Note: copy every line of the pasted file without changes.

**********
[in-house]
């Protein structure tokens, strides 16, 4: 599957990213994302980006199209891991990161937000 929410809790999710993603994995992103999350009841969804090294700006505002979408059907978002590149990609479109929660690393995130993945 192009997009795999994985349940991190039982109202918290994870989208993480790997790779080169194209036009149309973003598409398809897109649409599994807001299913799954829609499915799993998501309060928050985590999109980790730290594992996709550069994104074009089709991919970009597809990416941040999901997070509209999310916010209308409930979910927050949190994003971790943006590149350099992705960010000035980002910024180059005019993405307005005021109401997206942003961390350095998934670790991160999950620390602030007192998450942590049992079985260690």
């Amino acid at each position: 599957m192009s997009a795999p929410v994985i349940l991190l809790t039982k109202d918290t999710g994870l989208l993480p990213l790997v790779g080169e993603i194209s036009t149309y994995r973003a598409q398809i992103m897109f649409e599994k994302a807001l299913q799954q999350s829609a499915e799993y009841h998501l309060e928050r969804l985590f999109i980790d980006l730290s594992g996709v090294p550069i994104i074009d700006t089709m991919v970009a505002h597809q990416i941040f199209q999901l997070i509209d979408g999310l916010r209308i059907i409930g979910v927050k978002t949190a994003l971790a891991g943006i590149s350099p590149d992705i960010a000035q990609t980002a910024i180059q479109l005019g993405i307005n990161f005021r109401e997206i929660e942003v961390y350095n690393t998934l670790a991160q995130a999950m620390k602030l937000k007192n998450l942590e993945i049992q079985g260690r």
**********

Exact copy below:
[in-house]
């Protein structure tokens, strides 16, 4: 599957990213994302980006199209891991990161937000 929410809790999710993603994995992103999350009841969804090294700006505002979408059907978002590149990609479109929660690393995130993945 192009997009795999994985349940991190039982109202918290994870989208993480790997790779080169194209036009149309973003598409398809897109649409599994807001299913799954829609499915799993998501309060928050985590999109980790730290594992996709550069994104074009089709991919970009597809990416941040999901997070509209999310916010209308409930979910927050949190994003971790943006590149350099992705960010000035980002910024180059005019993405307005005021109401997206942003961390350095998934670790991160999950620390602030007192998450942590049992079985260690």
């Amino acid at each position: 599957m192009s997009a795999p929410v994985i349940l991190l809790t039982k109202d918290t999710g994870l989208l993480p990213l790997v790779g080169e993603i194209s036009t149309y994995r973003a598409q398809i992103m897109f649409e599994k994302a807001l299913q799954q999350s829609a499915e799993y009841h998501l309060e928050r969804l985590f999109i980790d980006l730290s594992g996709v090294p550069i994104i074009d700006t089709m991919v970009a505002h597809q990416i941040f199209q999901l997070i509209d979408g999310l916010r209308i059907i409930g979910v927050k978002t949190a994003l971790a891991g943006i590149s350099p590149d992705i960010a000035q990609t980002a910024i180059q479109l005019g993405i307005n990161f005021r109401e997206i929660e942003v961390y350095n690393t998934l670790a991160q995130a999950m620390k602030l937000k007192n998450l942590e993945i049992q079985g260690r």